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Losing At All Costs

October 10, 2017

I’m pretty competitive. It’s a tendency I actively work to suppress, especially with my kids. I also don’t think you should lose on purpose.

Last Saturday was an Organized Play (OP) for Star Trek Attack Wing (STAW.) STAW is a table top miniatures game. You literally use small models of the USS Enterprise and any of a dozen other ships and push them around a 3’x3′ tabletop. An OP is a specific scenario that will pit two players against one another with the goal of achieving a specific goal. The particular OP on Saturday was “Chronological Chaos.” The players tried to race around the board to four random spots.

Mostly STAW OP events are variations of “smash” each other. This one was unique in that it was all about maneuvering and going fast. A ship in Star Trek Attack Wing can be almost endlessly modified. You can add captains (Picard, Kirk, Janeway, but also some you’ve never heard of) plus crew, tech upgrades and weapons.

I won the last OP I went to by buying 12 copies of a specific ship to exploit a particular rule. I like to win. I started building a set of ships for Chronological Chaos. Naturally, I picked the fastest possible ship and upgrades combinations. About a week before the event I mentioned to my 17 year old son that I was planning to attend the OP on Saturday. It was at that point that I realized that I was going to lose.

I love my son. He graduated a year early from high school. He’s a few months away from turning 18 and is really ready to move on with his life. But, as a minor he is limited on what he can do. As a result, there’s conflict in our relationship.

When I was a boy of fourteen, my father was so ignorant I could hardly stand to have the old man around. But when I got to be twenty-one, I was astonished at how much he had learned in seven years.
Mark Twain

I think the same can be said for a boy/man of seventeen. I remember being that age and how difficult it was to talk to, let alone associate with my dad. It’s part of the process of growing up and letting go.

So, when my son suggested that maybe he might like to also attend, I readily accepted. He also quickly took over the building of the racing fleet made up of Star Trek Federation ships. I started building using a different species in the Star Trek universe. There was no way that my fleet was going to be able to compete with the racing fleet he built. I tried some other strategies designed to slow him down.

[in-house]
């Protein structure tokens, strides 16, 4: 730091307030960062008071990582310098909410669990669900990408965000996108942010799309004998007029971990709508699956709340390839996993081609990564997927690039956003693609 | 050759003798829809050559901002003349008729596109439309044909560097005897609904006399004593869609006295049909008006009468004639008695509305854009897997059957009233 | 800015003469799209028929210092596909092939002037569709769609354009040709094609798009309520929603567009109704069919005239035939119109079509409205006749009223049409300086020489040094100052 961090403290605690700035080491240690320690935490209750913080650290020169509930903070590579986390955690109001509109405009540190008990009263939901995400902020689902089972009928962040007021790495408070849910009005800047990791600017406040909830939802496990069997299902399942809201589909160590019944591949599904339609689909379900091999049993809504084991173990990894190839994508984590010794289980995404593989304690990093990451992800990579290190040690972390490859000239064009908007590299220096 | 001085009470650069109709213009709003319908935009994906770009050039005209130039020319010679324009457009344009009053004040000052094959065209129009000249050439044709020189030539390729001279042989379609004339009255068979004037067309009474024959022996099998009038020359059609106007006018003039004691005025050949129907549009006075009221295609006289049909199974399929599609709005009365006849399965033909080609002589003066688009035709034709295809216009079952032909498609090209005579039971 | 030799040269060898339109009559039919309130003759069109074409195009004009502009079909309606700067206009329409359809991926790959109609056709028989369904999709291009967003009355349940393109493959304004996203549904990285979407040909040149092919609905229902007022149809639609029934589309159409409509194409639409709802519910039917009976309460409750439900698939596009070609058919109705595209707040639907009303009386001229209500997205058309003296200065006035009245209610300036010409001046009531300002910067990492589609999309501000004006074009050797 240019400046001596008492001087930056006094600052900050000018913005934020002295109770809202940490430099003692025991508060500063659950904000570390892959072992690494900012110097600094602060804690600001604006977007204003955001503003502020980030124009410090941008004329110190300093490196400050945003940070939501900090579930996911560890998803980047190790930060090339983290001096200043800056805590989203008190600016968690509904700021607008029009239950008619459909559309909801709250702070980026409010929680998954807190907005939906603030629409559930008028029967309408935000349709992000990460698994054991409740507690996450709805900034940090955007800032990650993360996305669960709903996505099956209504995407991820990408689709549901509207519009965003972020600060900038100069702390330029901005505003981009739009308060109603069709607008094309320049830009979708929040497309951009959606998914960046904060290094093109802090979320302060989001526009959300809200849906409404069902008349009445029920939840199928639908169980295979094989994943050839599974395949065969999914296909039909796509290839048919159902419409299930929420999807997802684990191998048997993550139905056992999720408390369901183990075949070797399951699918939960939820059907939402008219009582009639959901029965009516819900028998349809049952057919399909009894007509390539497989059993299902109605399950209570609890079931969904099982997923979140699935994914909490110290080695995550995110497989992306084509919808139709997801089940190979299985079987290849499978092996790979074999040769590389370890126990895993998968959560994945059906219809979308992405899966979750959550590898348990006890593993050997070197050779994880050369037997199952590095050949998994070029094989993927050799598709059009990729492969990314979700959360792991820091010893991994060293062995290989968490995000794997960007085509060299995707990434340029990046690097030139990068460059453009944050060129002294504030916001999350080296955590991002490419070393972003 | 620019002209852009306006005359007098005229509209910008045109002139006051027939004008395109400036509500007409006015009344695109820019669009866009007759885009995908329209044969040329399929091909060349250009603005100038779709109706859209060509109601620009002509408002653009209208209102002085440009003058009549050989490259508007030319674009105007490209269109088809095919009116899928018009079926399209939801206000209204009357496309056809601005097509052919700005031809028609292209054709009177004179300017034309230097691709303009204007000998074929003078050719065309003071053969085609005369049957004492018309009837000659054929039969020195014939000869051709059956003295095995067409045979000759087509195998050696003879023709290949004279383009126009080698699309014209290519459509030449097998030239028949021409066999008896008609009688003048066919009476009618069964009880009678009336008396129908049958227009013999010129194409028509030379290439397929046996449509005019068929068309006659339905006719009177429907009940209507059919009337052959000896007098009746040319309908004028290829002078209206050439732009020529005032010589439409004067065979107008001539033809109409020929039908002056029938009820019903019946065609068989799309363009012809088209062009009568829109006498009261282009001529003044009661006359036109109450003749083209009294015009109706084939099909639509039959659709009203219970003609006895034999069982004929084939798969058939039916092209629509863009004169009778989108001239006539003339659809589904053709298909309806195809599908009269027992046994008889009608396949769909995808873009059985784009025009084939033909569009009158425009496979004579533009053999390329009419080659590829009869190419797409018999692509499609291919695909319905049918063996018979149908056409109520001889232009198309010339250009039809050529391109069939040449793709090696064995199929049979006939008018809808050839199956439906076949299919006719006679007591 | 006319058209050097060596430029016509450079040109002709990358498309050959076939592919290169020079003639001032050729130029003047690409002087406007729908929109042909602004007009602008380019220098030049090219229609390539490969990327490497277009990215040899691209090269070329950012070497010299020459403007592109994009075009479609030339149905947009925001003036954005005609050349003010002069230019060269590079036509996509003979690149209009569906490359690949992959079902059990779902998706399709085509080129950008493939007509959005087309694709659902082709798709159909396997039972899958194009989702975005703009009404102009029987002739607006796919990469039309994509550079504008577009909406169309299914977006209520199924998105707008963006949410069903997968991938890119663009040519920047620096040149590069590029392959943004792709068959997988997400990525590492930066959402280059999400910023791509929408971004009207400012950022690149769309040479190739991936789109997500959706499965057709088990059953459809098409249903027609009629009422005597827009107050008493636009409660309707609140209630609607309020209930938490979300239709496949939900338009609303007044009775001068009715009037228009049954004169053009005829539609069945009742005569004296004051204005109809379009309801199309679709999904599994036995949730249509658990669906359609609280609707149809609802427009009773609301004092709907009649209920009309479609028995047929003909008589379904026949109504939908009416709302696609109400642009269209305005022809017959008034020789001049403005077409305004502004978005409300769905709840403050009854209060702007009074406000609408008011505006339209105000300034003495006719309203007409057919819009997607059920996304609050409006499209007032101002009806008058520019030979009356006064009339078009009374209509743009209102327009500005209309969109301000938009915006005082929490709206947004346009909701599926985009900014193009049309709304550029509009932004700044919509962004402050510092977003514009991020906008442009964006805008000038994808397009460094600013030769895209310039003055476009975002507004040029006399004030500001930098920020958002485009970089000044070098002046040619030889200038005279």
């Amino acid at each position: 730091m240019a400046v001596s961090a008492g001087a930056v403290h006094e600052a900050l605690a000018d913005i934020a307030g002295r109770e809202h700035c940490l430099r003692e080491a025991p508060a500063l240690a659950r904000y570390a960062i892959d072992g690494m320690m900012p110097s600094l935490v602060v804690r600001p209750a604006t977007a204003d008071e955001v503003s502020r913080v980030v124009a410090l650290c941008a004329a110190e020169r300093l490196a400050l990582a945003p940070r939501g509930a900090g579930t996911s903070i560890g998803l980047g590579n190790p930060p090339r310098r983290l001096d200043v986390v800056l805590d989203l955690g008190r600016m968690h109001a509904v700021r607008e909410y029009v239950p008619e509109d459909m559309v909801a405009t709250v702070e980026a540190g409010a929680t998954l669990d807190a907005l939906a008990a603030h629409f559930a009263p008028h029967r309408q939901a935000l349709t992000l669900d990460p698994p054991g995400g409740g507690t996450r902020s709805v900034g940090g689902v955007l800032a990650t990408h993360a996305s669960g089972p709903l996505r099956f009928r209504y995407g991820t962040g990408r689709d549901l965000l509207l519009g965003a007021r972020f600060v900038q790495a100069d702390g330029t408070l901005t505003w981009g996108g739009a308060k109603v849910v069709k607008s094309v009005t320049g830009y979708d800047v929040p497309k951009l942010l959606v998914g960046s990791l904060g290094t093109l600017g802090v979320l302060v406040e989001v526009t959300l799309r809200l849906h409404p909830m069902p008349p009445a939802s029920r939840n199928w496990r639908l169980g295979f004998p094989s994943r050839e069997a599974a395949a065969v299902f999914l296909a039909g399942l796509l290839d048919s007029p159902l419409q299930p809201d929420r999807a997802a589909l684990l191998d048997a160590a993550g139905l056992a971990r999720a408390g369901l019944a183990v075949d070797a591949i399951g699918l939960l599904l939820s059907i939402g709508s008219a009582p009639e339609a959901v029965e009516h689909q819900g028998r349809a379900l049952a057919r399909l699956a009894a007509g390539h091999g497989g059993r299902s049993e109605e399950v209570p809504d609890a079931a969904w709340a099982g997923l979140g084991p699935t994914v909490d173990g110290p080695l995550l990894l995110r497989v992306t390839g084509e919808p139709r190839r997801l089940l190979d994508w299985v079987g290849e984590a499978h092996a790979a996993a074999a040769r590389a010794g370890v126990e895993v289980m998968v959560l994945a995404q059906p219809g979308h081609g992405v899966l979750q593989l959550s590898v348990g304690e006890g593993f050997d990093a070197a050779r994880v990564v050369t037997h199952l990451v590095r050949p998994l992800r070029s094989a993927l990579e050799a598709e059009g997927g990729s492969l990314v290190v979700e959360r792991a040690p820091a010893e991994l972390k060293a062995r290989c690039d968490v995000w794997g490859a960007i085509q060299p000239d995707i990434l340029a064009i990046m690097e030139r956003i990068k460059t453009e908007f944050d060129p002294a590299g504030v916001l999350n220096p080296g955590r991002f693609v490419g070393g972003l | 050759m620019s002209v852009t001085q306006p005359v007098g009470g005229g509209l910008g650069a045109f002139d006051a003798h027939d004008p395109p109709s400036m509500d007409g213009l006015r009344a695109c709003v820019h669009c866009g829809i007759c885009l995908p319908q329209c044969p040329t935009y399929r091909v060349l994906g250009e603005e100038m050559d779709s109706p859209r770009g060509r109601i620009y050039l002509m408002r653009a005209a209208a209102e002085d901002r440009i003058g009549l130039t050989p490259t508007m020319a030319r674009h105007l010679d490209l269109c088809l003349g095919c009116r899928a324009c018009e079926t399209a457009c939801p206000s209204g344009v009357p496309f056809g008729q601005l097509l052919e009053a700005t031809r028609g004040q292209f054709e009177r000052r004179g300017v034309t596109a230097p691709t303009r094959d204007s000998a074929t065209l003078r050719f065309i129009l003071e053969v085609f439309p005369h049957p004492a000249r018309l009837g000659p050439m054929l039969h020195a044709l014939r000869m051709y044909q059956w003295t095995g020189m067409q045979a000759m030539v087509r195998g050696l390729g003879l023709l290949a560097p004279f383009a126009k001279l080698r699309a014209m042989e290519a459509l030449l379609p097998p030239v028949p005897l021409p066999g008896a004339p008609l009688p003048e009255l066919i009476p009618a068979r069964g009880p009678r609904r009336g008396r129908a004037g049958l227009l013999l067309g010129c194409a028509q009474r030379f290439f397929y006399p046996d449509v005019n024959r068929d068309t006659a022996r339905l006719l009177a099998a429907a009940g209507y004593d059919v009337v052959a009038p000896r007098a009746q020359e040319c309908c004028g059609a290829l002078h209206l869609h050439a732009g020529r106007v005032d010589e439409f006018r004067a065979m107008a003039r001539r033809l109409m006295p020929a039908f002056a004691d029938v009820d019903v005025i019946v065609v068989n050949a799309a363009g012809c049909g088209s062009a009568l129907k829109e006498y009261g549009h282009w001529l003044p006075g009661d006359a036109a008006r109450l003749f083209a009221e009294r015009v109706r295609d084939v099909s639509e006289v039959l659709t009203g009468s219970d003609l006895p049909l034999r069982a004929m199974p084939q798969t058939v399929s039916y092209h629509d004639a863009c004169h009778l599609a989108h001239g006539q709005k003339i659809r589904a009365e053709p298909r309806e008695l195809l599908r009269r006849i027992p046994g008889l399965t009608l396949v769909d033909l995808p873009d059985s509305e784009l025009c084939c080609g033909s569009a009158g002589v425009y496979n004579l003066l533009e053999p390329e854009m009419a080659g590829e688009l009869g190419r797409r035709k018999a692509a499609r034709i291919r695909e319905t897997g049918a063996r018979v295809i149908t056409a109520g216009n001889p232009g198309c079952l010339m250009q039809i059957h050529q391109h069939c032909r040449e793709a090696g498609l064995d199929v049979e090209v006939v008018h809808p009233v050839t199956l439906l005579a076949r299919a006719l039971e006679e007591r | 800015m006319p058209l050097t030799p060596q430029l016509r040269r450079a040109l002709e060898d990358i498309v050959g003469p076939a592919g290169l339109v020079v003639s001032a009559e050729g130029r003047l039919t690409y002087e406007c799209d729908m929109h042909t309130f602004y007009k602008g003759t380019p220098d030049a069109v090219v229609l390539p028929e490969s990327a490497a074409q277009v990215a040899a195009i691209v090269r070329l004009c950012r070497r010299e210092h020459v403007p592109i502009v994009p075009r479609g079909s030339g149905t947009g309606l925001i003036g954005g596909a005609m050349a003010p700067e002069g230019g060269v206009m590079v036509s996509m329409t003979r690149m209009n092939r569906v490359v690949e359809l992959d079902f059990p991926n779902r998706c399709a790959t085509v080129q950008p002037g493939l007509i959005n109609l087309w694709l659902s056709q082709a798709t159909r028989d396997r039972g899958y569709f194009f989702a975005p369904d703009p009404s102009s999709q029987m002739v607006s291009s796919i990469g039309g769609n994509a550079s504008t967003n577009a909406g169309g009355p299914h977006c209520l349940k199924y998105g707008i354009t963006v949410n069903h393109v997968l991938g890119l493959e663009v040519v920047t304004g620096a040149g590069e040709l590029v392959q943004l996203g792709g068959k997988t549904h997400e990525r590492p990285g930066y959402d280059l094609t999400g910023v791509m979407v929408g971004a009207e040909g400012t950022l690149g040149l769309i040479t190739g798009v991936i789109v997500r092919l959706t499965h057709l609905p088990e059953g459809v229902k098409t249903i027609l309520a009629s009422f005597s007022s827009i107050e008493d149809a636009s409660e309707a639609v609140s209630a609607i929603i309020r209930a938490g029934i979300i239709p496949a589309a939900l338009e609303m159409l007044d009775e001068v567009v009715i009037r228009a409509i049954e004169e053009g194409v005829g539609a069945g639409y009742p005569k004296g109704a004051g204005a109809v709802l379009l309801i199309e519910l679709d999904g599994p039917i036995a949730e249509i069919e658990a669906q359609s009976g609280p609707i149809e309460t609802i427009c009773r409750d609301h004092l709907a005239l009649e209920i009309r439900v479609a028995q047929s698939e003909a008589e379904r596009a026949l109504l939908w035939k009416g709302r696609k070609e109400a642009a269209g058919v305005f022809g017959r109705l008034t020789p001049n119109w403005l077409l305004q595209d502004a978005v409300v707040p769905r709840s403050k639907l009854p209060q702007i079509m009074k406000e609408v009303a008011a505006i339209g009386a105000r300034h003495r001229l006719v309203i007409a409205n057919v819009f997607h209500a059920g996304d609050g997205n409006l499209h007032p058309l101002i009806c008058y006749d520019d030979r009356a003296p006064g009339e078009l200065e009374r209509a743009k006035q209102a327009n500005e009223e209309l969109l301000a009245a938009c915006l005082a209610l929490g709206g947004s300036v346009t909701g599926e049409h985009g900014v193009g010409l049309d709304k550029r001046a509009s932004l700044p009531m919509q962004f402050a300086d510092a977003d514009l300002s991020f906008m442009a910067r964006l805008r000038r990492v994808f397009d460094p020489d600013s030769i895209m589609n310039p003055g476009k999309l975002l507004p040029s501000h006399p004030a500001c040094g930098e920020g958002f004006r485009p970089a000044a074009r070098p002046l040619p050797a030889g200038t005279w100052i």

Saturday we drove an hour North to the Friendly Local Game Store (FLGS) that was hosting the event. We play three games with a different opponent each time. I narrowly lost my first game. I ended up with a bye the second round and the third round was against my son.

A typical STAW ship moves about 6-8″ each turn. My son’s ship, nicknamed “The Rabbit” moved about 35″ the first turn. Of the four checkpoints we had to pass through, he was through the second one before my ships had touched the first one.

I recently watched a clip of an old movie called “Final Countdown” where a modern US Navy aircraft carrier traveled back in time to 1941. Two F14 Tomcats (modern jet fighters) went into a dog fight with a couple of propeller driven Japanese Zero’s. The battle with my son was something like that.

He easily won every game and was the overall winner of the OP. I realized that if he hadn’t attended, I would have won easily. But, I had absolutely no regrets.

He’s moving later this month to go and live with his older sister in Logan, Utah. He’ll apply at Utah State University in the fall. He’s anxious to move out, and honestly, I’m ready for him to move, too. But, I try to keep in mind that we’ll be father and son for a long time. While he’s at home I only have a few opportunities left to strengthen our relationship.

If it means I lose a game that I should have won, it’s worth the cost.

Rodney M Bliss is an author, columnist and IT Consultant. His blog updates every weekday. He lives in Pleasant Grove, UT with his lovely wife, thirteen children and grandchildren.

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